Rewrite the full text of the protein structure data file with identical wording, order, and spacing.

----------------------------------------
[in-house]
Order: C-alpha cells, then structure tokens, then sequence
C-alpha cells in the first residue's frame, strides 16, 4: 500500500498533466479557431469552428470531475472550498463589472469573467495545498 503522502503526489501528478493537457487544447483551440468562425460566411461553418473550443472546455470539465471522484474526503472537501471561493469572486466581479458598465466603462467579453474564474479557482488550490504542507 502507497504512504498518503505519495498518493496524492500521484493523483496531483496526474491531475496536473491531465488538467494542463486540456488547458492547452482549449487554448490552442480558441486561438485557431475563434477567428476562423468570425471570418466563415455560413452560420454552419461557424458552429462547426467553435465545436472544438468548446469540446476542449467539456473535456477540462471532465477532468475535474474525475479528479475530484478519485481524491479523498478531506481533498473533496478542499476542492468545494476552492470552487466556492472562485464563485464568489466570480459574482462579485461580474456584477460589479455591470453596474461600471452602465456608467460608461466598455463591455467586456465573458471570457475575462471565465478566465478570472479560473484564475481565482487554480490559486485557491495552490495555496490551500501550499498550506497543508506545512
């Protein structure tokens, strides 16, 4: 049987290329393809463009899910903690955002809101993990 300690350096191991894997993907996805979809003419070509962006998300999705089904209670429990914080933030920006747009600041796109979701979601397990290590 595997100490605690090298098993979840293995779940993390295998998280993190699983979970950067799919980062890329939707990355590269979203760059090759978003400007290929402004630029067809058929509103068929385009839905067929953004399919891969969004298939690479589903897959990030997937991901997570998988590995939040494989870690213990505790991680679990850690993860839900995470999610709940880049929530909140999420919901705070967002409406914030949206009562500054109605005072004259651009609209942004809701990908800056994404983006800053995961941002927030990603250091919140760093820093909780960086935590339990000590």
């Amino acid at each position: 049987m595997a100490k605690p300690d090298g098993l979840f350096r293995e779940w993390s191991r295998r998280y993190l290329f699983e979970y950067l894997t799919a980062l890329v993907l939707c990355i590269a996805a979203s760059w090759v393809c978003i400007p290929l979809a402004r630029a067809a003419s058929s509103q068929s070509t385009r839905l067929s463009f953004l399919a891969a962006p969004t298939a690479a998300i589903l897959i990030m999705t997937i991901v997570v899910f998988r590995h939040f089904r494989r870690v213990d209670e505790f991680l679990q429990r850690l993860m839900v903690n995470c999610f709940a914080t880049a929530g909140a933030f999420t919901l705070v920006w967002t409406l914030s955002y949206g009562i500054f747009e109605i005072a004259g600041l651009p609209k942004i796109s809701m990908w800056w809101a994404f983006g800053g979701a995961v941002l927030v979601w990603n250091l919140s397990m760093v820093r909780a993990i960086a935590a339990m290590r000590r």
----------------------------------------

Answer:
[in-house]
Order: C-alpha cells, then structure tokens, then sequence
C-alpha cells in the first residue's frame, strides 16, 4: 500500500498533466479557431469552428470531475472550498463589472469573467495545498 503522502503526489501528478493537457487544447483551440468562425460566411461553418473550443472546455470539465471522484474526503472537501471561493469572486466581479458598465466603462467579453474564474479557482488550490504542507 502507497504512504498518503505519495498518493496524492500521484493523483496531483496526474491531475496536473491531465488538467494542463486540456488547458492547452482549449487554448490552442480558441486561438485557431475563434477567428476562423468570425471570418466563415455560413452560420454552419461557424458552429462547426467553435465545436472544438468548446469540446476542449467539456473535456477540462471532465477532468475535474474525475479528479475530484478519485481524491479523498478531506481533498473533496478542499476542492468545494476552492470552487466556492472562485464563485464568489466570480459574482462579485461580474456584477460589479455591470453596474461600471452602465456608467460608461466598455463591455467586456465573458471570457475575462471565465478566465478570472479560473484564475481565482487554480490559486485557491495552490495555496490551500501550499498550506497543508506545512
């Protein structure tokens, strides 16, 4: 049987290329393809463009899910903690955002809101993990 300690350096191991894997993907996805979809003419070509962006998300999705089904209670429990914080933030920006747009600041796109979701979601397990290590 595997100490605690090298098993979840293995779940993390295998998280993190699983979970950067799919980062890329939707990355590269979203760059090759978003400007290929402004630029067809058929509103068929385009839905067929953004399919891969969004298939690479589903897959990030997937991901997570998988590995939040494989870690213990505790991680679990850690993860839900995470999610709940880049929530909140999420919901705070967002409406914030949206009562500054109605005072004259651009609209942004809701990908800056994404983006800053995961941002927030990603250091919140760093820093909780960086935590339990000590």
């Amino acid at each position: 049987m595997a100490k605690p300690d090298g098993l979840f350096r293995e779940w993390s191991r295998r998280y993190l290329f699983e979970y950067l894997t799919a980062l890329v993907l939707c990355i590269a996805a979203s760059w090759v393809c978003i400007p290929l979809a402004r630029a067809a003419s058929s509103q068929s070509t385009r839905l067929s463009f953004l399919a891969a962006p969004t298939a690479a998300i589903l897959i990030m999705t997937i991901v997570v899910f998988r590995h939040f089904r494989r870690v213990d209670e505790f991680l679990q429990r850690l993860m839900v903690n995470c999610f709940a914080t880049a929530g909140a933030f999420t919901l705070v920006w967002t409406l914030s955002y949206g009562i500054f747009e109605i005072a004259g600041l651009p609209k942004i796109s809701m990908w800056w809101a994404f983006g800053g979701a995961v941002l927030v979601w990603n250091l919140s397990m760093v820093r909780a993990i960086a935590a339990m290590r000590r």